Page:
These kinds of numbers, medical experts said, are not going to disappear. And, with COVID-19 admissions now on the rise again, they’re expected to get worse — potentially significantly so.
“The more we allow the COVID virus to infect people across the country, the more opportunity there is for these variants to evolve,” Denenberg said. “What I worry about is that one of these viruses will mutate, and we won’t be protected by the vaccine. Viruses are very smart.”
After a lull in cases and hospitalizations following this past spring’s surge in Michigan, the numbers of cases and hospitalizations are once again rising in the state, with hospitals across Michigan seeing their COVID-19 patient numbers double in a matter of weeks, or less.
Michigan has had 2,786 new cases since Monday, bringing the total to 916,006 people who have tested positive for COVID-19. The state has had 19,982 COVID-19 deaths.
The Spectrum Health System, which is based in Grand Rapids and has facilities throughout western Michigan, had 54 patients with COVID-19 as of Monday — more than three times the 17 patients hospitalized with COVID two weeks ago.
On the eastern side of the state, hospitals are witnessing the same kinds of increases. Dr. Adnan Munkarah, executive vice president and chief clinical officer at the Henry Ford Health System in Detroit, reported there were 48 patients hospitalized for COVID-19 last week, double the number of admissions from one week prior.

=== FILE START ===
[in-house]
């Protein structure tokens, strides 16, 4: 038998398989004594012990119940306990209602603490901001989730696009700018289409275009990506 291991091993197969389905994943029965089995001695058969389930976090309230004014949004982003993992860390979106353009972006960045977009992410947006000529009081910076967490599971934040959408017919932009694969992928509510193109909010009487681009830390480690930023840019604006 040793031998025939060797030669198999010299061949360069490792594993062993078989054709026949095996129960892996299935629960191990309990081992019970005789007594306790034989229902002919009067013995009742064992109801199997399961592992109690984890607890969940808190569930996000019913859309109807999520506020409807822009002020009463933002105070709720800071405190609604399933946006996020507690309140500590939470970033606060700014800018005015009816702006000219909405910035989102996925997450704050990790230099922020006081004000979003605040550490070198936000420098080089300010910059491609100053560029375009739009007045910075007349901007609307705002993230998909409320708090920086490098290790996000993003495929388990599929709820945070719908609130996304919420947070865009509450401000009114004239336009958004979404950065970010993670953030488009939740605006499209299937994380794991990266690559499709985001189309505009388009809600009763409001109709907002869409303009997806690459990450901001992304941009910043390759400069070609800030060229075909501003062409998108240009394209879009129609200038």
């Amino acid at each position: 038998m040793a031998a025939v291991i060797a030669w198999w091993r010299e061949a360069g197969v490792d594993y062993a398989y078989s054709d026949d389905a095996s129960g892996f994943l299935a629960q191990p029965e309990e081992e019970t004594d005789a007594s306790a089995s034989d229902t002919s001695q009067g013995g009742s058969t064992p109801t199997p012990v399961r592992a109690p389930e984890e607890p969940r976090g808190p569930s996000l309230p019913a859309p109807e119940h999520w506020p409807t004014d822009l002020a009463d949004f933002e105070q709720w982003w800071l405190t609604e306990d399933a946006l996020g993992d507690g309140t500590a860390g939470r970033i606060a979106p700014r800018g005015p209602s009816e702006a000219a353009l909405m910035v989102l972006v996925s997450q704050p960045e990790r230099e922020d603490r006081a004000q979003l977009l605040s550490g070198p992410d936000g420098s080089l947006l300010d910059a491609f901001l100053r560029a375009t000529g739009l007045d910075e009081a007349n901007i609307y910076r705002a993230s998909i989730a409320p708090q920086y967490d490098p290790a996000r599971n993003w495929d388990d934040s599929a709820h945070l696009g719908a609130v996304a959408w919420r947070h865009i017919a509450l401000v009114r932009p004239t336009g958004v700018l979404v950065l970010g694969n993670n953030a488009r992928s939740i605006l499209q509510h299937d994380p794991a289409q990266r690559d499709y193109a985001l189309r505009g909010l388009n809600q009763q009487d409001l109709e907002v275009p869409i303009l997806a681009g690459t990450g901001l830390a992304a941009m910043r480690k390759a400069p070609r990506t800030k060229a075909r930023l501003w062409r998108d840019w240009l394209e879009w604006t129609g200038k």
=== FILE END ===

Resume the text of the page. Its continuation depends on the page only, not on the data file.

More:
And, in numbers mirroring hospitals across the state and country, almost all of those patients at Spectrum and Henry Ford are unvaccinated.
“Let’s get this [pandemic] behind us,” Munkarah said during a press conference last week urging the public to become vaccinated. “Let’s make sure we’re part of the solution so that we don’t have another major crisis ahead of us.”
That idea of “another major crisis ahead of us” seems plausible, if not downright inevitable, if more people do not get vaccinated, according to medical experts.
“The highest risk right now is going to be the unvaccinated individuals,” Dr. Joel Fishbain, the medical director for infection prevention at Beaumont Hospital Grosse Pointe, said, referring to the future COVID-19 cases, hospitalizations and deaths in Michigan and across the country.
Both Fishbain and Denenberg noted the rise in cases is happening as the more contagious Delta variant of COVID-19 spreads across the state, and country. The vaccines we currently have are effective against the variant, but doctors emphasized that the longer the country, and world, lives with low vaccination rates — meaning rates below at least the recommended 70% for herd immunity — the more likely it becomes that there will be a variant that’s unresponsive to the vaccines.
“I’m concerned about breakthrough variants” that vaccines would not protect against, causing us to “go back to extreme measures of control” against the virus, Fishbain said.
“That’s why we need to stop the spread of COVID,” Fishbain continued. “We need to get our vaccinations.”
Because, as we are now, Fishbain said, “we’re going to be dealing with this for years.”
In order to tackle vaccine hesitancy, Denenberg said the medical field must tap into the trust between patients and family physicians.
“We’re hearing stories of people regretting not getting the vaccine as they lie sick in the hospital; that issue of hesitancy is something that we have to tackle by taking advantage of our primary care physicians,” Denenberg said. “People trust their primary care physician.”
Ultimately, what is going to make this pandemic finally disappear?
“It’s very simple,” Fishbain said. “Get your darn vaccine. Take some personal responsibility. Wear a mask, no matter what other people say.”Originally published August 13, 2021 on MichiganAdvance.com. It is republished here with permission.